We saw a Touch Diamond2 running old-skool Windows Mobile 6.1 this morning -- and don't get us wrong, the hardware's pretty hot, but who really wants that noise when we've got the same thing running Windows Mobile 6.5 a few blocks away? Shortly after the fanfare of Microsoft's press conference today, we were ushered downstairs for a walkthrough on a freshly-flashed Touch Diamond2 of virtually everything that makes 6.5 different from the versions before it, and while we're not blown away by the sheer freshness or paradigm-shiftyness of what we're seeing here, it's a totally acceptable bump of 0.4 in the version number. Let's put it this way: we still have a burning desire in our hearts and our loins for 7.0, whenever that happens. Follow the break for video and some key highlights!
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Windows Mobile 6.5 walkthrough



  • The new locking screen is very cool. Not the jazziest looking we've ever seen, but the added functionality of being able to go straight to specific screens of the phone -- screens you're particularly interested in when coming out of standby -- is great. Someone should've thought of this long ago.
  • The home screen is a love-it-or-hate-it affair -- the gesture used to navigate it might be a bit difficult to get used to. There's a focused bar for each piece of information on the screen; it needs to be dragged from item to item to highlight, which is where we could see ourselves getting a little hung up. The left / right gestures to move through pieces of information in a single category (tasks or calendar items throughout the day, for example) makes a boatload of information accessible from the home screen, but it might be too much -- if you're busy, seeing your whole calendar this way could take a few minutes and leave you with a sore thumb. Also, the left / right thing makes less sense for some of the items -- bookmarks, for example. Who's going to thumb through their bookmarks one at a time?
  • Windows Media Player is a total unchanged carry-over from 6.1 -- a major disappointment for anyone hoping that the Zune influence on the 6.5's home screen would be pervasive throughout the platform. Actually, a major disappointment, period.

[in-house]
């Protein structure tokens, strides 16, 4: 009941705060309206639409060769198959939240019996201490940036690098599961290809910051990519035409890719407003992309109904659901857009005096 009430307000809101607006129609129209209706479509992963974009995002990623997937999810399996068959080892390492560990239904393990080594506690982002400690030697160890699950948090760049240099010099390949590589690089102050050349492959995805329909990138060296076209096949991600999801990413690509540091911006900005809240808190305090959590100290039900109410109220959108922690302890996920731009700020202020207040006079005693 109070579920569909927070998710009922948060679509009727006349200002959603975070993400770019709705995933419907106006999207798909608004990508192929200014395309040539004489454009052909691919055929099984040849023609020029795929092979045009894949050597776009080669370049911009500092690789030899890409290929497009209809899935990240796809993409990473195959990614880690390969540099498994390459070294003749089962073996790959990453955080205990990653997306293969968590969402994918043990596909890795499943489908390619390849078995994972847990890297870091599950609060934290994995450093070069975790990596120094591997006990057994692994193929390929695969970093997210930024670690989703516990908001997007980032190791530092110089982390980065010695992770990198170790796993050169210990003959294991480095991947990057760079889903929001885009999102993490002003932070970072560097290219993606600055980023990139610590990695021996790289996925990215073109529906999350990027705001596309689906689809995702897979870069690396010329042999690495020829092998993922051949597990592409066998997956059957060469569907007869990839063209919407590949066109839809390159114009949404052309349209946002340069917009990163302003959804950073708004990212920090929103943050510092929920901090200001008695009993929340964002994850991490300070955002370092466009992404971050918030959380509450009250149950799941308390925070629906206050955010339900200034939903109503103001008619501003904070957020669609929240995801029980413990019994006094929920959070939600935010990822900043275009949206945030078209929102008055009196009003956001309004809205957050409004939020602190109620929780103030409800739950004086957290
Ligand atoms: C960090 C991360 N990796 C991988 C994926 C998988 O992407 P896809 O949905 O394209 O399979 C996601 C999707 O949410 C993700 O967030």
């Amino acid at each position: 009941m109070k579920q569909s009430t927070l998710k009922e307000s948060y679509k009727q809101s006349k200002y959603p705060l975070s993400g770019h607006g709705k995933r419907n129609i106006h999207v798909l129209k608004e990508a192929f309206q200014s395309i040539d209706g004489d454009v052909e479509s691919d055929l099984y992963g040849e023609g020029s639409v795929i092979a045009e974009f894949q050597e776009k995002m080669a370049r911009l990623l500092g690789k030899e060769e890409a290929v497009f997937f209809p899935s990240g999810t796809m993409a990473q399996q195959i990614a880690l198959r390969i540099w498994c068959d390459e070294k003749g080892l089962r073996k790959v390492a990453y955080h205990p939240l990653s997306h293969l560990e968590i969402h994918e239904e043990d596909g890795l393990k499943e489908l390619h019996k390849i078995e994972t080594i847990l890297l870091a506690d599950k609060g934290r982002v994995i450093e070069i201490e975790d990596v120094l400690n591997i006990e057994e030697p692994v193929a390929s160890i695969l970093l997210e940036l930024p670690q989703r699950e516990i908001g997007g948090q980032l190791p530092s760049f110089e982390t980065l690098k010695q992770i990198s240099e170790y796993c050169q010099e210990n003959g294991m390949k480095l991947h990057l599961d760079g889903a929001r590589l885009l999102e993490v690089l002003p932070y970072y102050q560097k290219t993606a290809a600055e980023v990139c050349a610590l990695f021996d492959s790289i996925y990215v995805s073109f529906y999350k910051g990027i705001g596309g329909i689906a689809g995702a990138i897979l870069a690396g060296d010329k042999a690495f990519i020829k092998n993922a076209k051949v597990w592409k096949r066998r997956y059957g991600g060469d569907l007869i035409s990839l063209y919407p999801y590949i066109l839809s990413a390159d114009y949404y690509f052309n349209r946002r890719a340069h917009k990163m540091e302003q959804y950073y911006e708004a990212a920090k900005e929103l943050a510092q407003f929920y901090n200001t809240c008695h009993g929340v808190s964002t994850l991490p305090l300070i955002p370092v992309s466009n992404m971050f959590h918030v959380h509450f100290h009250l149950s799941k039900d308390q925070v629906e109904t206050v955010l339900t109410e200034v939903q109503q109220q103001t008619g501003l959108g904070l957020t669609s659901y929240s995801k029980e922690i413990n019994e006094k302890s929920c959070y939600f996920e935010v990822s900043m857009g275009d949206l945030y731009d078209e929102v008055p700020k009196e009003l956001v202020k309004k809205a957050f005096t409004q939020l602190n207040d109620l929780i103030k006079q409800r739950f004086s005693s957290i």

• 6.5 is resistive only. It doesn't support capacitive touchscreens.
  • The on-screen keyboard looks cool, but you'll see some struggles typing engadget.com in the video -- possibly related to the resistive nature of the screen. Bottom line, 6.5 isn't 100 percent finger-friendly. (Besides, it turns out that the keyboard is HTC's, not Microsoft's; as far as we know, the stock board is unchanged from 6.1).
  • Scrolling is generally choppy, especially in the honeycomb menus. We're hoping this resolves itself prior to launch -- the software's still in alpha, after all -- but we're not holding our breath. The "springboard" action when scrolling is new to WinMo and works well, but what's the point when you're struggling with speed?
  • IE Mobile seems to render beautifully in the sites we've seen, but the zoom slider seems difficult to actuate with a finger -- possibly just because it's slow to respond. We think part of the perception that the zooming functionality is low-performance stems from the fact that it's stepped, not smooth. Hard to say if 6.5 has the raw horsepower to do smooth scrolling, though (and to be fair, Android and the iPhone "cheat" by filling in areas with a checkerboard pattern to speed things up, so no one's really nailed this).
  • The finger-friendly menus seem unintuitive even to our demonstrator, mainly because they don't support swipe-based scrolling. Instead, the user taps arrows at the top and bottom of the context menu to navigate.

Hands-in with the Dots iPhone gloves